SOUTH AUSTRALIAN EMPLOYMENT TRIBUNAL BILL Second Reading

Wednesday 24 September, 2014

Mr TARZIA (Hartley) (16:41): I also rise to support this bill. As we have heard, the opposition will support it in this place and reserve its right in the other place. I note it is a thin bill. A thin bill is a good bill. It is much thinner than the other bill we had to read a few weeks ago which accompanies this bill. No doubt, in future years to come, it will be seen as a crucial part of the Enfield enlightenment, as the member for Schubert has pointed out.

Mr TARZIA (Hartley) (16:41): I also rise to support this bill. As we have heard, the opposition will support it in this place and reserve its right in the other place. I note it is a thin bill. A thin bill is a good bill. It is much thinner than the other bill we had to read a few weeks ago which accompanies this bill. No doubt, in future years to come, it will be seen as a crucial part of the Enfield enlightenment, as the member for Schubert has pointed out.

As the leader has said, we need to get on with this. We need to get on with these reforms that have been a long time in coming, and as soon as possible, because businesses are certainly suffering out there and employees are not getting the best deal in this area. We need to do what we can as an opposition and a government to work as expeditiously as possible to make sure that this broken system is fixed.

The tribunal which is aimed to be set up by this bill is a good thing, with jurisdiction to review certain decisions arising from the return-to-work scheme which is planned to commence on 1 July 2015. Like other tribunals, it will aim to provide efficiency in terms of cost and time and, hopefully, it will be extremely transparent and accountable and headed by a president who will hold a concurrent office as a judge of the IR Court. I really hope that it does work as a one-stop shop for employment litigation and, in regard to that, I will talk a little bit about ADR, and I note that ADR has an important emphasis in this bill and that is also a very good thing.

Legal costs and the cost of litigation, obviously, can be extremely high. A lot of the time, workers cannot get access to justice because the court system is extremely costly for them, so I think it is important to have, conversely, a cheaper, easier flexible alternative to costly dispute resolution, and I have pointed that out in other speeches.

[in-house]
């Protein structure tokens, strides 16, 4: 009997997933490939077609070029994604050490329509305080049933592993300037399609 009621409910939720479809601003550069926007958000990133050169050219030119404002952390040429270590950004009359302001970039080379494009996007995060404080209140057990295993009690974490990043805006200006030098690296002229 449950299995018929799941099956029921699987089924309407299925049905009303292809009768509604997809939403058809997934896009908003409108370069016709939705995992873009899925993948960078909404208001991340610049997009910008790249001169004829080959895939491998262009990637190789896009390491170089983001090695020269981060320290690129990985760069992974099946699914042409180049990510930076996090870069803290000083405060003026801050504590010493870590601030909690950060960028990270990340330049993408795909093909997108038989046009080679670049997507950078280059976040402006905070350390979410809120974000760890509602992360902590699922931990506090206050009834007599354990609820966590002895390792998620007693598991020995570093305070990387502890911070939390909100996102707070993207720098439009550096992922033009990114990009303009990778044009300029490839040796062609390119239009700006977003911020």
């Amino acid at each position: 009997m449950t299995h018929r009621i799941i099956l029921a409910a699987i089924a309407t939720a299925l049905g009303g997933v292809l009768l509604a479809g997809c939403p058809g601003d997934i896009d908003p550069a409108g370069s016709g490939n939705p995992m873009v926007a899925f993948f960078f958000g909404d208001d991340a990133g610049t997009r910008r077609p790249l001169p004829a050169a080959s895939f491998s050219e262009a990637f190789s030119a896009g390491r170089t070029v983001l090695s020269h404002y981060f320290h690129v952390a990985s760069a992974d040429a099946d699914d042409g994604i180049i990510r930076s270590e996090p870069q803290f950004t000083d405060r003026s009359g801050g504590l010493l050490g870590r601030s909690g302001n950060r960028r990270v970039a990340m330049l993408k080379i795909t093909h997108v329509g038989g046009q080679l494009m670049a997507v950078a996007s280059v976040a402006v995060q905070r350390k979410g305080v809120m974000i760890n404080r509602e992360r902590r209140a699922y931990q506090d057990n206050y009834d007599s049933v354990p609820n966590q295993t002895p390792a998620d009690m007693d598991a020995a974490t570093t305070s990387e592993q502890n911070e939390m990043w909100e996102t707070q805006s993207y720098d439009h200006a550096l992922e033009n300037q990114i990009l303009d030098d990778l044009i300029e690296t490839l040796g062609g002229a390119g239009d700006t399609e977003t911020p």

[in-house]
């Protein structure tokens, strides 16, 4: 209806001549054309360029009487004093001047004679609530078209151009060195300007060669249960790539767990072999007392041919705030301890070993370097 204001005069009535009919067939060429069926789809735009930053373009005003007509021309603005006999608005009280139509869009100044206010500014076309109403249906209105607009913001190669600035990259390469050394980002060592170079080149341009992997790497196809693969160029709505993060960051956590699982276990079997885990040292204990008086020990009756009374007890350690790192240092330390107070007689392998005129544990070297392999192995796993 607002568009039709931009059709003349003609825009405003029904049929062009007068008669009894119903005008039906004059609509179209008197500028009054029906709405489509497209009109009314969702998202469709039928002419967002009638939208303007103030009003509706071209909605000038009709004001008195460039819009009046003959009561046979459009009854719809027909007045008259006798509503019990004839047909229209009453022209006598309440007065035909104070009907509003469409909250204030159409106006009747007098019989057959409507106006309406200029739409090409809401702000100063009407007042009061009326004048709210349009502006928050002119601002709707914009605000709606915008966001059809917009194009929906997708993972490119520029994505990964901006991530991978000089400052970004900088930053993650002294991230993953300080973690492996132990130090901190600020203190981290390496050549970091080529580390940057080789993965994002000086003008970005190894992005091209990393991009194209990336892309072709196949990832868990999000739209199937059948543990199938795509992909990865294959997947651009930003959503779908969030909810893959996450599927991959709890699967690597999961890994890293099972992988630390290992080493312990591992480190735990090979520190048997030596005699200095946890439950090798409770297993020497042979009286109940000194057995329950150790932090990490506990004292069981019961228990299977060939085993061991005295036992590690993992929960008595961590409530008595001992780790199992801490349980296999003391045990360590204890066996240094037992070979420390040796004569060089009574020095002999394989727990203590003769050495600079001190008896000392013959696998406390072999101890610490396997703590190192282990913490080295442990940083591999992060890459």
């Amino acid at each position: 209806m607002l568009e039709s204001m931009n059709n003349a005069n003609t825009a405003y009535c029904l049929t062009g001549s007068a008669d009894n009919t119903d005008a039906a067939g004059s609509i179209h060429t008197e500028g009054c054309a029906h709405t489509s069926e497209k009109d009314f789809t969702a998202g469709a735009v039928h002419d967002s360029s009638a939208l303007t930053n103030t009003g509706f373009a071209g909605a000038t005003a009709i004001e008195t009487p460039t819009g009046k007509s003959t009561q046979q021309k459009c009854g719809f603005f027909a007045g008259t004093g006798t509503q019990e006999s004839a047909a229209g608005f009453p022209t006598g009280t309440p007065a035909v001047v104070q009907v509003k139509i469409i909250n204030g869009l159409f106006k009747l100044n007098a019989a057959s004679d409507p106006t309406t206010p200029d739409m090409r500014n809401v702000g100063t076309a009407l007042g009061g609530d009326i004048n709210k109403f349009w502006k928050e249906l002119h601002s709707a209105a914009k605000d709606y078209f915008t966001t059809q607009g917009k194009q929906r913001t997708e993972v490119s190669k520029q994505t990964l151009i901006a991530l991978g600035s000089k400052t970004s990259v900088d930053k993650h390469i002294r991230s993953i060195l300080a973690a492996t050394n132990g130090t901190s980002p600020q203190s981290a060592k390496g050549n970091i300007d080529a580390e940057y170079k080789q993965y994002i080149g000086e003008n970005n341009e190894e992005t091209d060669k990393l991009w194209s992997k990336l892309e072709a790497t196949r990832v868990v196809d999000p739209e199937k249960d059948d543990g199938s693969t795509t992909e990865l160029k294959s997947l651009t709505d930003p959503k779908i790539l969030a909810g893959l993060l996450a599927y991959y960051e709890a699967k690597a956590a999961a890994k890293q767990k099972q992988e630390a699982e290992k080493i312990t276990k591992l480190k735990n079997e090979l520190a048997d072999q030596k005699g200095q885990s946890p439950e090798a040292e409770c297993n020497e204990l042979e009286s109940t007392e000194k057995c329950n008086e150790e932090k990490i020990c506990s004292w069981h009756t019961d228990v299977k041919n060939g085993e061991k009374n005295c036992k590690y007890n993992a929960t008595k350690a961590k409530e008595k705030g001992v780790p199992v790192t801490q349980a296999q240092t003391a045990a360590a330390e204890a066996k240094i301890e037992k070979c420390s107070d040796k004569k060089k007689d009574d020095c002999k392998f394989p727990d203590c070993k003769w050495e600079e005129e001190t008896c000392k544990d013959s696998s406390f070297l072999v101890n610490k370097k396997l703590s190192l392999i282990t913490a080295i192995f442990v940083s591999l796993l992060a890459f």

In relation to the structure of the SAET, as I will call it, obviously we have heard comments. Generally, I consider it to be quite well constructed. However, I would say that I ask for government support in the appointment of conciliation officers, in that I would ask them to think wisely, and I would like to see a statesman-like approach to this. I know I might be a bit idealistic, but I really do not want this to become a partisan issue. It is extremely important if this is to work and if the government intends it to work well. It is fair to say that over the 12½ years of the government's history we have certainly seen some unfortunate appointments, if you like, in various areas. I hope this does not continue in that light.

Overall, I believe that shortening the time frames of disputes where we can, through the conciliation and the alternative dispute resolution mechanisms provided by this bill, will certainly help the justice system and take a lot of strain off the justice system we have at the moment. We all saw during the estimates process the long delays that are being experienced in the justice system at the moment.

I note that this tribunal, once set up, will perform similar functions to the SACAT. It will settle disputes of facts, not necessarily law, and questions of law are also able to be appealed as well. I reiterate what the Leader of the Opposition said to this place earlier today. I honestly question the government's wisdom in not rolling the SAET into the SACAT and I ask the Attorney to clarify. Why wouldn't you just roll it into one? Since we are here and we are keen to work with you, why wouldn't we just get it out of the way? Looking forward when trying to work with the government, I do not want to be looking at this in future years. If we are going to make this happen, let's get it out of the way right now.

In terms of alternative dispute resolution (ADR), I note that in the act there is quite an emphasis placed on the role of ADR in proceedings which come before the tribunal. The bill provides the tribunal with some scope at an initial directions hearing or at any other time to ask the parties to attend conferences that are compulsory or refer to any aspect of the matter for mediation by persons listed as a mediator by the tribunal. That is a good thing because so many disputes at the moment proceed to litigation and trial unnecessarily and, therefore, it is in a setting like this, a tribunal, where it is much cheaper and more informal that I think it is a good thing to allow these disputes to be settled much more easily. Not to mention they are also going to save the taxpayers' dollars by resolving them sooner without the formal proceedings before a court.

I also support this bill. It is important to reiterate the reservations which we have and which will be addressed in the other place and I will be asking the Attorney to consider those comments. I expect all those answers to be suitably addressed and resolved in committee.